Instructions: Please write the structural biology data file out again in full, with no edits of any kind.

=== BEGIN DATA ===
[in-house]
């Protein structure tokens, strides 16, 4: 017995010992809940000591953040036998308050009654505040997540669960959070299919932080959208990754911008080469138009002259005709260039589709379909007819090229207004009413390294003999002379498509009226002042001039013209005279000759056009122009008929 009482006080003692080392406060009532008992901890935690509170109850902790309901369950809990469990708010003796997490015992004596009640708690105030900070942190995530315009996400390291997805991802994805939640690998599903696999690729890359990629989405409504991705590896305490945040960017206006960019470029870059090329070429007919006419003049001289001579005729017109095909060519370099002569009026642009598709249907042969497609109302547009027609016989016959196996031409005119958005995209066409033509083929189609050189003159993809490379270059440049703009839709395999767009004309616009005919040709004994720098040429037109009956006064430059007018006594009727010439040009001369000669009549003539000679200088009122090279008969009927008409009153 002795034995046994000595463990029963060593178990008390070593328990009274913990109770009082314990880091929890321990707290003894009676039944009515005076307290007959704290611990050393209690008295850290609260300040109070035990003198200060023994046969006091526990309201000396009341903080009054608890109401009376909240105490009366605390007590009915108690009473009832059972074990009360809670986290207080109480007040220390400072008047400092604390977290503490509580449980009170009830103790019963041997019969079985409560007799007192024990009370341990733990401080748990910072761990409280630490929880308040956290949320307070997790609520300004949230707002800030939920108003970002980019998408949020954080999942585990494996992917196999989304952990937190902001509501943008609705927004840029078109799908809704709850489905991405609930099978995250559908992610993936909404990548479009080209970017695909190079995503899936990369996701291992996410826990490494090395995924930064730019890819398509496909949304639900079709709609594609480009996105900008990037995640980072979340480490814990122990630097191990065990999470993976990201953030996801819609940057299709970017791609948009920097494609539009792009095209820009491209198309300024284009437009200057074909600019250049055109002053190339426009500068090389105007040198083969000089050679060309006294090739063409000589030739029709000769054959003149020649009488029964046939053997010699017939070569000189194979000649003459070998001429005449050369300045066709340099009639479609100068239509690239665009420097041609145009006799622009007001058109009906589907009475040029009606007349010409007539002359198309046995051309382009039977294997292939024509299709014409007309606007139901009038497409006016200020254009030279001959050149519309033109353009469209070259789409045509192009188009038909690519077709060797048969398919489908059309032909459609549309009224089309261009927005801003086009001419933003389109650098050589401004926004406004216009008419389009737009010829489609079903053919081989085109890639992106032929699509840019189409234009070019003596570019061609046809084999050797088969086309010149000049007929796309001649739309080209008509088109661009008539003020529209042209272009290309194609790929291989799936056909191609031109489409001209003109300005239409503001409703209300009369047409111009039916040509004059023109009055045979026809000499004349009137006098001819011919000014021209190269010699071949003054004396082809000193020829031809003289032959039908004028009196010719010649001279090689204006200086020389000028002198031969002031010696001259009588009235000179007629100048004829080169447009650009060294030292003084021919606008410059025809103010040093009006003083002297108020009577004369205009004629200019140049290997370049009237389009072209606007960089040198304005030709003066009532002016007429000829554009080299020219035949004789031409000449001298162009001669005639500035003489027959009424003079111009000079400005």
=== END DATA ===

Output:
[in-house]
């Protein structure tokens, strides 16, 4: 017995010992809940000591953040036998308050009654505040997540669960959070299919932080959208990754911008080469138009002259005709260039589709379909007819090229207004009413390294003999002379498509009226002042001039013209005279000759056009122009008929 009482006080003692080392406060009532008992901890935690509170109850902790309901369950809990469990708010003796997490015992004596009640708690105030900070942190995530315009996400390291997805991802994805939640690998599903696999690729890359990629989405409504991705590896305490945040960017206006960019470029870059090329070429007919006419003049001289001579005729017109095909060519370099002569009026642009598709249907042969497609109302547009027609016989016959196996031409005119958005995209066409033509083929189609050189003159993809490379270059440049703009839709395999767009004309616009005919040709004994720098040429037109009956006064430059007018006594009727010439040009001369000669009549003539000679200088009122090279008969009927008409009153 002795034995046994000595463990029963060593178990008390070593328990009274913990109770009082314990880091929890321990707290003894009676039944009515005076307290007959704290611990050393209690008295850290609260300040109070035990003198200060023994046969006091526990309201000396009341903080009054608890109401009376909240105490009366605390007590009915108690009473009832059972074990009360809670986290207080109480007040220390400072008047400092604390977290503490509580449980009170009830103790019963041997019969079985409560007799007192024990009370341990733990401080748990910072761990409280630490929880308040956290949320307070997790609520300004949230707002800030939920108003970002980019998408949020954080999942585990494996992917196999989304952990937190902001509501943008609705927004840029078109799908809704709850489905991405609930099978995250559908992610993936909404990548479009080209970017695909190079995503899936990369996701291992996410826990490494090395995924930064730019890819398509496909949304639900079709709609594609480009996105900008990037995640980072979340480490814990122990630097191990065990999470993976990201953030996801819609940057299709970017791609948009920097494609539009792009095209820009491209198309300024284009437009200057074909600019250049055109002053190339426009500068090389105007040198083969000089050679060309006294090739063409000589030739029709000769054959003149020649009488029964046939053997010699017939070569000189194979000649003459070998001429005449050369300045066709340099009639479609100068239509690239665009420097041609145009006799622009007001058109009906589907009475040029009606007349010409007539002359198309046995051309382009039977294997292939024509299709014409007309606007139901009038497409006016200020254009030279001959050149519309033109353009469209070259789409045509192009188009038909690519077709060797048969398919489908059309032909459609549309009224089309261009927005801003086009001419933003389109650098050589401004926004406004216009008419389009737009010829489609079903053919081989085109890639992106032929699509840019189409234009070019003596570019061609046809084999050797088969086309010149000049007929796309001649739309080209008509088109661009008539003020529209042209272009290309194609790929291989799936056909191609031109489409001209003109300005239409503001409703209300009369047409111009039916040509004059023109009055045979026809000499004349009137006098001819011919000014021209190269010699071949003054004396082809000193020829031809003289032959039908004028009196010719010649001279090689204006200086020389000028002198031969002031010696001259009588009235000179007629100048004829080169447009650009060294030292003084021919606008410059025809103010040093009006003083002297108020009577004369205009004629200019140049290997370049009237389009072209606007960089040198304005030709003066009532002016007429000829554009080299020219035949004789031409000449001298162009001669005639500035003489027959009424003079111009000079400005």